How much water should you drink in a day?

From my deep dive into the Stanley on TikTok, I gathered that for most fans, enjoying using the Stanley is the means to better hydration. We might forget to drink even if we’re thirsty during a busy day, but if the Stanley is within view, we might avoid thirst entirely (so goes the logic). And it's good logic. I definitely drank more water when Stanley sat next to my computer mouse, even if I wasn’t dehydrated.

As for hydration, the conventional wisdom used to be to drink eight cups a day, though that has since been called into question. Somewhere along the line, perhaps through the emergence of wellness culture,or fitness influencers and their motivational gallon bottles, a concern about hydration grew. Many people, myself included, wanted to know how much water to drink a day.

The real answer is that there is no perfect number for daily intake. “Every person’s hydration needs are going to vary, depending on the climate, their environment, their activity levels, and their unique health needs,” said Samina Qureshi, a Houston-based registered dietician. The National Academies of Sciences’ recommendation includes all forms of hydration, she added, meaning the fluid absorbed from food like soup, smoothies, or vegetables count toward that goal. If you’re pushing your water intake past the point of desire, advised Qureshi, feel free to stop and ask yourself why you need a certain fluid intake. Where is this pressure coming from, and how can we lessen it?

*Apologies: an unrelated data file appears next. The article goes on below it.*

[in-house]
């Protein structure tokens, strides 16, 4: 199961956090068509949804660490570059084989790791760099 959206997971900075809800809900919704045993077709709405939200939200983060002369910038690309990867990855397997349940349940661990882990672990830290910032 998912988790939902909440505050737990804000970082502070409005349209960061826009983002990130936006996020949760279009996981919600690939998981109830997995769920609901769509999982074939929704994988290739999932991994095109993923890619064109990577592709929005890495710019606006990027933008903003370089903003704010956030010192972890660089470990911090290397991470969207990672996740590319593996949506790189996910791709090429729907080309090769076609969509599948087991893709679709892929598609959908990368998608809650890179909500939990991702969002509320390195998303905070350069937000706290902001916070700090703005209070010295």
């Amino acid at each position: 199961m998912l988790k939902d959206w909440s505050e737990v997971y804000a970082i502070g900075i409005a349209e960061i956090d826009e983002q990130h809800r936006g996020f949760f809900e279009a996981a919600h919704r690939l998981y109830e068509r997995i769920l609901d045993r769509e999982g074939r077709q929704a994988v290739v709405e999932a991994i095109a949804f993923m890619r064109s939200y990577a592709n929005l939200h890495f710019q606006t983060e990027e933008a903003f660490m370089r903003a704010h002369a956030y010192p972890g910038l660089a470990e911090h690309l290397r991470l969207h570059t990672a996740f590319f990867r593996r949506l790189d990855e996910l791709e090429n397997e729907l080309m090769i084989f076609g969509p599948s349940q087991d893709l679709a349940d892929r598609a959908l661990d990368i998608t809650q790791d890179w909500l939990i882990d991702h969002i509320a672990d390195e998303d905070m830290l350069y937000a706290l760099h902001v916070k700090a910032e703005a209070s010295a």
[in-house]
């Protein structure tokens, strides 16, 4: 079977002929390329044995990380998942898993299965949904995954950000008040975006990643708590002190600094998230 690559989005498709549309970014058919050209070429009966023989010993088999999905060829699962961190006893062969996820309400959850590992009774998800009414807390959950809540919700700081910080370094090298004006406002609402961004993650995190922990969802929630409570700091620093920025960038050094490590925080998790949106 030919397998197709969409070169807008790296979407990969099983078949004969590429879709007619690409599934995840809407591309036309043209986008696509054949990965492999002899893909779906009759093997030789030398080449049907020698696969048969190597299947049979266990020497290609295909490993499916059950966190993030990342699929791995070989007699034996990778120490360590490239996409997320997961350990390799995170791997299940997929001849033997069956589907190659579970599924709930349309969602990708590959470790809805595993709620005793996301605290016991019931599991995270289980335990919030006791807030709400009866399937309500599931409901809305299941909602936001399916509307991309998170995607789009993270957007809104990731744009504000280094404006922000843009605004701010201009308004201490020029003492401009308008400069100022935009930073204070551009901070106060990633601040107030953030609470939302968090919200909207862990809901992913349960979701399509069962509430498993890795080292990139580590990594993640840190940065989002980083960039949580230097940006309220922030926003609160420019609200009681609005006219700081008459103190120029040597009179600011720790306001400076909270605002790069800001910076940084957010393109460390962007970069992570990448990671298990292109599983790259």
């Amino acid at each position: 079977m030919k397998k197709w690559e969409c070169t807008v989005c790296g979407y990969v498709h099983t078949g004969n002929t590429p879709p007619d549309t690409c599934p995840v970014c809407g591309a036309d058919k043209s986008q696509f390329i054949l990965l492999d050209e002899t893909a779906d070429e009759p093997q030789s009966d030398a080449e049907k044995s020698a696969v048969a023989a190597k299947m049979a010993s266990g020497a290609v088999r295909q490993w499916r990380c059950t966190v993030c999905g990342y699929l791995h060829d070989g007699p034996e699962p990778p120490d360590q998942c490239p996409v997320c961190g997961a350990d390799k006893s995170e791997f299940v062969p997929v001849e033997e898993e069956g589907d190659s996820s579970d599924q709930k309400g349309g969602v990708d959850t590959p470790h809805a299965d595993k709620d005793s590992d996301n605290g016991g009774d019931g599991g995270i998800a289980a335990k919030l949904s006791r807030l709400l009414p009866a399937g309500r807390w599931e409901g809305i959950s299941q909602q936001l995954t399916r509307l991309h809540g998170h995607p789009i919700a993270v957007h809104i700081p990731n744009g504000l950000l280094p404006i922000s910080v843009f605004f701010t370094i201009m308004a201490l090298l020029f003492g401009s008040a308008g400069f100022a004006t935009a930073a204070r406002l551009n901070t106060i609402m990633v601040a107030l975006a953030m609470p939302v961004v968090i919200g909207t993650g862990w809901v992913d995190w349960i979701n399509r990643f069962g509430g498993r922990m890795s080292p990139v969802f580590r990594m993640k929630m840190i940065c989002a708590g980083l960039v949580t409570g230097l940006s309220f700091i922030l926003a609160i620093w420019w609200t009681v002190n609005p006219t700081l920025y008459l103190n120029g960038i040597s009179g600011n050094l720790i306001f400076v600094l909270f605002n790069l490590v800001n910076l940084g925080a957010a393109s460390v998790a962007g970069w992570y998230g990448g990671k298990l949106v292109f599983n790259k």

Dr. James Robinson, a board-certified sports physician at the Hospital for Special Surgery said a quick glance at the toilet is the best way to tell if you’re hydrated or not. “Your urine should be a very pale yellow or even clear,” he said; “If your urine is a dark yellow then you’re probably under hydrated.” Qureshi said when you’re “approaching mustard,” it’s time to take a swig.

As for overhydration, “as long as you have proper kidney function and you do not have heart disease, overhydrating is very unlikely,” said Robinson. The only real risk he sees for overhydration is among athletes doing major endurance events like marathons who may lose too much salt, causing hyponatremia or abnormally low levels of sodium in the bloodstream. The real culprit, according to Robinson, may be “getting too obsessed with the numbers,” he said.

“What I see in my clients who struggle with disordered eating, thoughts and behaviors is that they are doing anything in their means to avoid eating,” said Qureshi. Water intake and resulting appetite suppression hunger, is one way. “To suppress hunger, they will hydrate, hydrate, hydrate to ignore that hunger cue.”

In summary, if you’re thirsty, you should drink. If you’re hungry, you should eat. However, and in what vessel, you do complete those nourishing tasks is your choice. Life is about feeling good.